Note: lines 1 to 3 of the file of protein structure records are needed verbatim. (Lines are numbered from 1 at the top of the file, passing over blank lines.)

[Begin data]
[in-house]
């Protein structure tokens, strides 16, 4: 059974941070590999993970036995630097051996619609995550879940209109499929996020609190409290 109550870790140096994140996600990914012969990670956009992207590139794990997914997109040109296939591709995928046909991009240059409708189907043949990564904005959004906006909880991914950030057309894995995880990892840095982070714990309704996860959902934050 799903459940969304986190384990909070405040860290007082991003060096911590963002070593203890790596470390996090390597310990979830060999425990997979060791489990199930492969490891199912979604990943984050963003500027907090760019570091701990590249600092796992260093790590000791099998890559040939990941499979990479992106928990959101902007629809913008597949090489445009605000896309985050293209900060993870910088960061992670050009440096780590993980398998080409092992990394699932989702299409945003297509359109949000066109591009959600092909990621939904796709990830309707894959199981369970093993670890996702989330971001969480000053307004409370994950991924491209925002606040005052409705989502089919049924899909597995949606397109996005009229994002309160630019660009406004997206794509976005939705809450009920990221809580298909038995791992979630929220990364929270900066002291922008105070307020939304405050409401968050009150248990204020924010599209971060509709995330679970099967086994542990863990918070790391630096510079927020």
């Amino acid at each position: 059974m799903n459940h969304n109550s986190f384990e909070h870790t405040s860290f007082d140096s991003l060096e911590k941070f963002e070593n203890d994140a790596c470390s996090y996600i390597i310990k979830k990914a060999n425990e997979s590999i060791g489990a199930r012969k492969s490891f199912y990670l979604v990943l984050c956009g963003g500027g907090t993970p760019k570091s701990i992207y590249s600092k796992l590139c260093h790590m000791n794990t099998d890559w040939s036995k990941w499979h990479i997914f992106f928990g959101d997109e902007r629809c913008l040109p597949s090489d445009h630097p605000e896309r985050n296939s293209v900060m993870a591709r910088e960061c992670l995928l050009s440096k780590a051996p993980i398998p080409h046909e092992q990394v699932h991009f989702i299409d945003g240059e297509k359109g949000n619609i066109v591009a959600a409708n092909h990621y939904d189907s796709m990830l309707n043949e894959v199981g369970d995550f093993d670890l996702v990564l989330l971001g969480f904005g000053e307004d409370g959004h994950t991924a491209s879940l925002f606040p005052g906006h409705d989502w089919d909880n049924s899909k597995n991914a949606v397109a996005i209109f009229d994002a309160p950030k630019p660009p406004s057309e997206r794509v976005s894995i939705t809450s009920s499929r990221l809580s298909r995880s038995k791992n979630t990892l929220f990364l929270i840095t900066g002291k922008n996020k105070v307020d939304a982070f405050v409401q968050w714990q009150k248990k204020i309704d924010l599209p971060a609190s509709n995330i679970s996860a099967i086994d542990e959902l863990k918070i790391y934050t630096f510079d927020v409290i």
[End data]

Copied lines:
[in-house]
């Protein structure tokens, strides 16, 4: 059974941070590999993970036995630097051996619609995550879940209109499929996020609190409290 109550870790140096994140996600990914012969990670956009992207590139794990997914997109040109296939591709995928046909991009240059409708189907043949990564904005959004906006909880991914950030057309894995995880990892840095982070714990309704996860959902934050 799903459940969304986190384990909070405040860290007082991003060096911590963002070593203890790596470390996090390597310990979830060999425990997979060791489990199930492969490891199912979604990943984050963003500027907090760019570091701990590249600092796992260093790590000791099998890559040939990941499979990479992106928990959101902007629809913008597949090489445009605000896309985050293209900060993870910088960061992670050009440096780590993980398998080409092992990394699932989702299409945003297509359109949000066109591009959600092909990621939904796709990830309707894959199981369970093993670890996702989330971001969480000053307004409370994950991924491209925002606040005052409705989502089919049924899909597995949606397109996005009229994002309160630019660009406004997206794509976005939705809450009920990221809580298909038995791992979630929220990364929270900066002291922008105070307020939304405050409401968050009150248990204020924010599209971060509709995330679970099967086994542990863990918070790391630096510079927020």
């Amino acid at each position: 059974m799903n459940h969304n109550s986190f384990e909070h870790t405040s860290f007082d140096s991003l060096e911590k941070f963002e070593n203890d994140a790596c470390s996090y996600i390597i310990k979830k990914a060999n425990e997979s590999i060791g489990a199930r012969k492969s490891f199912y990670l979604v990943l984050c956009g963003g500027g907090t993970p760019k570091s701990i992207y590249s600092k796992l590139c260093h790590m000791n794990t099998d890559w040939s036995k990941w499979h990479i997914f992106f928990g959101d997109e902007r629809c913008l040109p597949s090489d445009h630097p605000e896309r985050n296939s293209v900060m993870a591709r910088e960061c992670l995928l050009s440096k780590a051996p993980i398998p080409h046909e092992q990394v699932h991009f989702i299409d945003g240059e297509k359109g949000n619609i066109v591009a959600a409708n092909h990621y939904d189907s796709m990830l309707n043949e894959v199981g369970d995550f093993d670890l996702v990564l989330l971001g969480f904005g000053e307004d409370g959004h994950t991924a491209s879940l925002f606040p005052g906006h409705d989502w089919d909880n049924s899909k597995n991914a949606v397109a996005i209109f009229d994002a309160p950030k630019p660009p406004s057309e997206r794509v976005s894995i939705t809450s009920s499929r990221l809580s298909r995880s038995k791992n979630t990892l929220f990364l929270i840095t900066g002291k922008n996020k105070v307020d939304a982070f405050v409401q968050w714990q009150k248990k204020i309704d924010l599209p971060a609190s509709n995330i679970s996860a099967i086994d542990e959902l863990k918070i790391y934050t630096f510079d927020v409290i």